Noreen Hecmanczuk, senior adviser to the US federal CIO – who has featured in Global Government Forum’s Leading Questions podcast – described her fellow panellists as “phenomenal women with phenomenal stories” and said that like them, she had also suffered with imposter syndrome, particularly during her two stints at the White House.

She offered advice to the audience. “What I would say to all of you is: no matter what stage of your career, if you are asked to lead a project, and you are not in the meetings that matter, you need to bring that up with your supervisory chain,” she said.  

And if you don’t get an invite to the meeting, “you should also be networking and finding that next opportunity”.

Sharing something she’d told the delegation at the Grace Hopper conference – named after the US Navy admiral, computer scientist and mathematician – the previous week, she said: “We’re all born with gifts and you need to recognise what your gift is. And when you get a gift, you don’t just stare at the gift, you unwrap your gift, embrace your gift, share your gift, and loan your gift to other people – that’s called supporting one another, right?”

She added that “it’s okay to toot your own horn once in a while” and that though it’s hard to do, “you should step into your power and represent who you are and the value that you bring to the table”.

Hecmanczuk has been in the federal government for more than two decades, gaining a wealth of experience in various departments and getting to know her senior colleagues. It was this that led US federal CIO Clare Martorana, having noticed that Hecmanczuk “knew everyone in government”, to ask her to work with her.

“We’ve been together now six years and we dream and think big on behalf of the people and we call it federal magic. So find your own magic with your teams and your networks. And don’t let anyone put you in a box – shine,” she said.

Sharing her own story, Siobhan Benita, Global Government Forum’s event and webinar moderator and former UK senior civil servant, who chaired the session, recalled the day she returned to work after maternity leave as one of her worst.

“I remember going into the toilets and crying at lunchtime because I just felt so lost, like, what was I doing here? I should be at home with my baby. There wasn’t a single person that I felt I could talk to about what I was feeling that day.”

Now Benita is caring for ageing parents and at the same time hitting the menopause. “I think no matter where you are in your career, there are going to be these moments. And I just think organisations, and all of us, could do more to support each other at those stages,” she said.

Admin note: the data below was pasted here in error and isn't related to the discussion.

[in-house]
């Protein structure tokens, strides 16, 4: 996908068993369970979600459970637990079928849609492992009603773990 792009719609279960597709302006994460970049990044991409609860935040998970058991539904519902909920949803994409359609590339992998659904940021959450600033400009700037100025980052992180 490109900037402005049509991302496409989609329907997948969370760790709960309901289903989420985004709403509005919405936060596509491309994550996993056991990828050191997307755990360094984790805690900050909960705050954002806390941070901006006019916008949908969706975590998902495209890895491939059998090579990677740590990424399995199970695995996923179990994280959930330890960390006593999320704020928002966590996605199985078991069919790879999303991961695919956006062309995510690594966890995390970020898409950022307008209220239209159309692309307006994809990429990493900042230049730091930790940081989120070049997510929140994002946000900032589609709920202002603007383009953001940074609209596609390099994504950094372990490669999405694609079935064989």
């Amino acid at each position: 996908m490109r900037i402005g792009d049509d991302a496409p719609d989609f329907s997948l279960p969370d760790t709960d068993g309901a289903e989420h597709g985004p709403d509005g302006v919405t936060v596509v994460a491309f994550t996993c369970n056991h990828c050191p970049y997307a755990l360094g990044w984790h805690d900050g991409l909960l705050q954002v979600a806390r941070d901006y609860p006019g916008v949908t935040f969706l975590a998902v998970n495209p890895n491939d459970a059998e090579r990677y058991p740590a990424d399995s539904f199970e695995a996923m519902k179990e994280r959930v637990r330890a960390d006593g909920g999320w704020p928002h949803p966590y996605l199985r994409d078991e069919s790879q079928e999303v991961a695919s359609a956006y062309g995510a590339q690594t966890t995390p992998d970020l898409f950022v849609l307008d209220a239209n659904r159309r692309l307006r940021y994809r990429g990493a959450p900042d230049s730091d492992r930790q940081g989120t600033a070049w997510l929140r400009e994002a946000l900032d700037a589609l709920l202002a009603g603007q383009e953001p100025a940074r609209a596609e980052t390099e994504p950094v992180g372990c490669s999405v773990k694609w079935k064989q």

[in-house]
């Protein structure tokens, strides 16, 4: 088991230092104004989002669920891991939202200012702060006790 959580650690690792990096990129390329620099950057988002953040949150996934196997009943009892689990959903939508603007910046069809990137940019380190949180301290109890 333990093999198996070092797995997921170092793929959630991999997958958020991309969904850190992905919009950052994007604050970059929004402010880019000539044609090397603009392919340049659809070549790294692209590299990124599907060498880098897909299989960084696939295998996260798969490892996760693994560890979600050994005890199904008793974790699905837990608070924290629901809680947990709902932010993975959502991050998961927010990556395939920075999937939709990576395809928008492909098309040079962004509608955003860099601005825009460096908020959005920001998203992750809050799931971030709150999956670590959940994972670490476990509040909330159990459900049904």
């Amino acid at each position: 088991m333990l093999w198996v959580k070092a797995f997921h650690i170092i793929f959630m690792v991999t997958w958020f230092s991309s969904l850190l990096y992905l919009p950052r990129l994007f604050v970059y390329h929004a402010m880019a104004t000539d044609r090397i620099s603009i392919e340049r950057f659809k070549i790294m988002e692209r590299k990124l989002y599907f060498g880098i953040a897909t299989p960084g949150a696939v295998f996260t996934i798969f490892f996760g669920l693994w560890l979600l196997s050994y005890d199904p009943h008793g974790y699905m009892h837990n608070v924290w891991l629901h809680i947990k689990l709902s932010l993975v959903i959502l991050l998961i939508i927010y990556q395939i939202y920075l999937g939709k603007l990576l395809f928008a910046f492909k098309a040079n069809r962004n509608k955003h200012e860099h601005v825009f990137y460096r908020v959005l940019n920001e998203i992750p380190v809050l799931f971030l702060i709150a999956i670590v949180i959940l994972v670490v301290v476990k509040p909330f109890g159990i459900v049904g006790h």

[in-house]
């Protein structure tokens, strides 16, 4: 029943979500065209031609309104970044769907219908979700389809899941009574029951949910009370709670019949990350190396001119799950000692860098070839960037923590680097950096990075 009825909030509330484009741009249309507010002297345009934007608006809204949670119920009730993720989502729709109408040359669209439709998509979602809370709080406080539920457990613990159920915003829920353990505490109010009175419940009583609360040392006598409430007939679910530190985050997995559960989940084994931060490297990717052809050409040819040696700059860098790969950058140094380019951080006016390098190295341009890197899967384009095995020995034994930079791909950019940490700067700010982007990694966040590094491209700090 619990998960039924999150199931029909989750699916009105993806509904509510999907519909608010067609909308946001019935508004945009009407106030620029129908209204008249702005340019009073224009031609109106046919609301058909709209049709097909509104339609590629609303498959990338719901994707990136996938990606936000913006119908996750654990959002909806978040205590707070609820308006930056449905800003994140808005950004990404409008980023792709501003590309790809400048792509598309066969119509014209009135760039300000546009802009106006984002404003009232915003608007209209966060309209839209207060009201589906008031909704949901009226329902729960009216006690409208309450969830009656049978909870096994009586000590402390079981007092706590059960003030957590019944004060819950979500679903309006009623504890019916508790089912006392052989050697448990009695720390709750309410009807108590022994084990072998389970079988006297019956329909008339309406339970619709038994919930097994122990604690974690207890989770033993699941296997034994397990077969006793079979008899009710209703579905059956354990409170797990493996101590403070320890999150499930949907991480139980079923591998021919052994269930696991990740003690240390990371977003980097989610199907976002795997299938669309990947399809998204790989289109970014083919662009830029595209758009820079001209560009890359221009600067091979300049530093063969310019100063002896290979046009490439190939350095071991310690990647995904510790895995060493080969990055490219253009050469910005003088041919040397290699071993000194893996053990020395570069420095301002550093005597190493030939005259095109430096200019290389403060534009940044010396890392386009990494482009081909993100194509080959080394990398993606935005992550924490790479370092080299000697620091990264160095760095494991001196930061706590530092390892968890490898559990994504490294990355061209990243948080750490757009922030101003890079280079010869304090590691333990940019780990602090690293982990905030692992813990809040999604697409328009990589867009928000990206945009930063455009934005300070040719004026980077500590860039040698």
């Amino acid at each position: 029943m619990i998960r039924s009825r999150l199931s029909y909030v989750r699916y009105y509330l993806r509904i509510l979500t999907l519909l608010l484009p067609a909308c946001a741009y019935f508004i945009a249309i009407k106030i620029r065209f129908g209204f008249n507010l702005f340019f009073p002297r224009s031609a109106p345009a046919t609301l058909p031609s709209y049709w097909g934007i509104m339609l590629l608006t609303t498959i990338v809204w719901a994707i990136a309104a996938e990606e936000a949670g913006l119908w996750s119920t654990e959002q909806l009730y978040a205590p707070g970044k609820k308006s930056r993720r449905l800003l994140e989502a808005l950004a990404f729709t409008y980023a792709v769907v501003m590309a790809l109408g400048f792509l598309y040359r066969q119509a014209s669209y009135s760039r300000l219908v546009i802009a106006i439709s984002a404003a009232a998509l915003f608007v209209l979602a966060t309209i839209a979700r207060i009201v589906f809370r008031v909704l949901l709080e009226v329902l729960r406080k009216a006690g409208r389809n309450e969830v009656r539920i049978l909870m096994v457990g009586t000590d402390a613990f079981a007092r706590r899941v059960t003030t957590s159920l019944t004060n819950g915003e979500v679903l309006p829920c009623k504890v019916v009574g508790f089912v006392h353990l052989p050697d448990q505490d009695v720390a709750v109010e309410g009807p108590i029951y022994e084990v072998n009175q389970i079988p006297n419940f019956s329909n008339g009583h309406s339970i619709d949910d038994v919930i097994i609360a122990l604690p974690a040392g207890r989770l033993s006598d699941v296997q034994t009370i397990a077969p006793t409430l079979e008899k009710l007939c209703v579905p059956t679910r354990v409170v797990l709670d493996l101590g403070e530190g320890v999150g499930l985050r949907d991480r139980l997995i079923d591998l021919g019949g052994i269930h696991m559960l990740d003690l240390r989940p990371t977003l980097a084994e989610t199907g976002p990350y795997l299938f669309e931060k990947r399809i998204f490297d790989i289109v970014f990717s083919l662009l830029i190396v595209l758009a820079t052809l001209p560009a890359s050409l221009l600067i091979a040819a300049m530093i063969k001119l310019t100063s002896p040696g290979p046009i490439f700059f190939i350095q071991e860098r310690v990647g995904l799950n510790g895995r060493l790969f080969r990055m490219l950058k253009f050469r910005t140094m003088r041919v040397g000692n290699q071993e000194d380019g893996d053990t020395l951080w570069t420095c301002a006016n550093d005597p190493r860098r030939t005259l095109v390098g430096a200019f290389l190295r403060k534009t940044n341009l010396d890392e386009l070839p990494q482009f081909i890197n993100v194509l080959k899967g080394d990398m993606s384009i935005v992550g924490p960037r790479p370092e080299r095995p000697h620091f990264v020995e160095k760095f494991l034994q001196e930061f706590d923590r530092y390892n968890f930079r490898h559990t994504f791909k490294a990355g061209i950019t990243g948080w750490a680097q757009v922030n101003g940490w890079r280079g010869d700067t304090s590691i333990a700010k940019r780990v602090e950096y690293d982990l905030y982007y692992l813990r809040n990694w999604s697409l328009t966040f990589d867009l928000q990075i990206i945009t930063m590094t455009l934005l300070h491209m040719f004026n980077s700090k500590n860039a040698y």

Touching herself on caregiving issues, Ahmad said women are often told they can have it all but the reality is that “you can have it all, but not all at once”. She balances her two children aged two and five and her 80-year-old father with a senior executive position.

“I had to choose the right job for me right now. And it didn’t mean that I wasn’t going to have a fulfilling job or a job that didn’t have really important responsibilities, I mean, I obviously do. But I couldn’t choose a job that was crisis driven and I couldn’t choose a job that required a lot of overtime or a lot of travel; there are all these restrictions I had to put on myself.”

Only one seat at the table  

The session also included thoughts and questions from the audience, starting with one from a colleague of Tabassum’s, who said she’d found that when there was an opportunity for career advancement, it felt like there was only seat for a woman.

“It almost pitted us against each other in a way and it was really unfortunate, because I think it took away our ability to be allies for each other,” she said.

ShankarNarayan referred to what she called the “light dimming of women”. People “dim our light and we tend to stay dimmed and figure out a way to be living in that dimmed light situation”.

“Let’s not let anyone dim our light,” she said. “As you say, sometimes, there is only one seat at the table” and it’s as if “there’s only one person who’s allowed to shine. No, we can all shine and there’s an abundance of opportunities.”

Another audience member chipped in, saying she was only just learning to “take the lampshade off” – how would the panellists suggest she go about doing this, she asked.

Tabassum’s response was to “put yourself in uncomfortable situations” and not to “shy away from taking big risks in your career because they tend to pay off”, while Hecmanczuk’s advice was to make sure you are part of the decision-making process.

Her practical tip for achieving this: if you put forward an idea in a meeting that you believe in but which is ignored, write it down. “A one pager is all you need and make it super easy for the senior leadership chain to understand. Here’s the problem, here’s a solution, these are the next three things we need to do and in my professional opinion we should make it a ‘decision memo’.